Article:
Common Keywords for Each Stage
Through your keyword research, you should have a solid list of appropriate keywords that fit your target search intent. Now you need to analyze them using a variety of criteria, prioritizing them based on accuracy, volume, and effectiveness. Then that list can be broken down into sub-lists to match each stage of the consumer funnel. This will provide easily sortable information to be used in our next section.
“With audience targeting, you combine search intent and the knowledge you’ve collected about the user to create a more personalized experience.” – Neil Patel
Match Content to User Intent
Getting your site high up in the Google page rankings is only half the battle. Just because your link comes up when someone initiates a search doesn’t mean they will click on it. And even if they click on it, that doesn’t mean they are going to like what they find or end up becoming a customer.
As all serious digital marketers know, quality content is extremely important. There is so much information available and so much competition for the same customers that it is crucial to have content that can set you apart. But quality isn’t all you need to think about, it also needs to line up as closely as possible with user intent as well. Make sure your articles, blogs, and videos correspond to the section of the funnel you plan to target:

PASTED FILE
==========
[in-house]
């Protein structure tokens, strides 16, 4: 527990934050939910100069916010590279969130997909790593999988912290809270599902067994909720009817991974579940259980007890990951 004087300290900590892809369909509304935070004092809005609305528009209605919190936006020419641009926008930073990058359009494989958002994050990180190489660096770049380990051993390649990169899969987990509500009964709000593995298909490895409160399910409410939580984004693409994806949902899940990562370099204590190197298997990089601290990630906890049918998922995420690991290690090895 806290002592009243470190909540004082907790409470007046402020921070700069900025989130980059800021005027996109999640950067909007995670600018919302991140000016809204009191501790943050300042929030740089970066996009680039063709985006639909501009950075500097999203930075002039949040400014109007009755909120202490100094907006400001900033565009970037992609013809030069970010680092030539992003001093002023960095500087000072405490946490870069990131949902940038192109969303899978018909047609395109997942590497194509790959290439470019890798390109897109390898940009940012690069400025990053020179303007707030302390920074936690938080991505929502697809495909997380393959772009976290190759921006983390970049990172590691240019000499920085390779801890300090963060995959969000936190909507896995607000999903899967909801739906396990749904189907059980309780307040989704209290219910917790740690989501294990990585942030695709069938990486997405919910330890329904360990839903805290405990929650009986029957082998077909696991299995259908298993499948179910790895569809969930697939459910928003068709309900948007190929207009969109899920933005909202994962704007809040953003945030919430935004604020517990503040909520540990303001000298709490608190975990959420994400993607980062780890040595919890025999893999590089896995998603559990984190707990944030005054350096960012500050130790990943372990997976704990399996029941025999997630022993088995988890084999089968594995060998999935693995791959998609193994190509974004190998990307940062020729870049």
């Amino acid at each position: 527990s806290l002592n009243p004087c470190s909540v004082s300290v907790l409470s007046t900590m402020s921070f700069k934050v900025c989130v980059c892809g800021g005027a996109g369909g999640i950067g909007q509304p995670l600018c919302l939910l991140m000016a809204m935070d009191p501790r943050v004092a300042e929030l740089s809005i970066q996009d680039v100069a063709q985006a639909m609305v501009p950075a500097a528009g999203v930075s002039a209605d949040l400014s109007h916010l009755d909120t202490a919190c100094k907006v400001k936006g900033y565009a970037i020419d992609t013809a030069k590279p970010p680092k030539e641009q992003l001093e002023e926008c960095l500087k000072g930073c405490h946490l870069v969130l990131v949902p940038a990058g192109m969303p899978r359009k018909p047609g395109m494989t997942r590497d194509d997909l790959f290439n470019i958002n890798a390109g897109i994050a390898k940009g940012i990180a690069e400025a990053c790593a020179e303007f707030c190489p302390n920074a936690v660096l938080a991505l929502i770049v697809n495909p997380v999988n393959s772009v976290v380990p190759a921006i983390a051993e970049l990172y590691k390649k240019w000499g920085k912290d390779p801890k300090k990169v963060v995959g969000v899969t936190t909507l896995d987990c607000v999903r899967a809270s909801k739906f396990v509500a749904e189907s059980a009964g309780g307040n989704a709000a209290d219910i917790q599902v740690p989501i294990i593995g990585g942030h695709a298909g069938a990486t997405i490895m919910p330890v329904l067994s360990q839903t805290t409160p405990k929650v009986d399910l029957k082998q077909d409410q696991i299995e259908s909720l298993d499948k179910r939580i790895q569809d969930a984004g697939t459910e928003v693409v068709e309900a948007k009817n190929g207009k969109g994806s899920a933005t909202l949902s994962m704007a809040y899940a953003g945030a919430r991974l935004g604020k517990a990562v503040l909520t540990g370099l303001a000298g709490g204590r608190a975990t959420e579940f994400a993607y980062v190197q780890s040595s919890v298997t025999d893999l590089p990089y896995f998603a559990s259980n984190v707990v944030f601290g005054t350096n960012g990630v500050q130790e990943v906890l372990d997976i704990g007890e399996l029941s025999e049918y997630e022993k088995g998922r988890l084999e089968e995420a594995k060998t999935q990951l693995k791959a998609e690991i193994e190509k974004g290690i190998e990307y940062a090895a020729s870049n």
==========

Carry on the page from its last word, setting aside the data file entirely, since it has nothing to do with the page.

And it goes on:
People in the awareness phase are probably looking for more general information. They probably don’t know exactly what they want or even know much about the subject they are looking up. Compelling, informative articles that educate and inform on broad topics and subjects are likely to be most effective.
Now we’re dealing with consumers who have their own ideas on things. They either already know a fair bit about the subject they are searching or have read the informative articles they came across during the awareness phase and are now ready to get down to brass tacks. They don’t want “Trends in Artificial Intelligence for 2019”, they want “6 AI Products to Improve Your Business Website”. It is time for answers, not theory.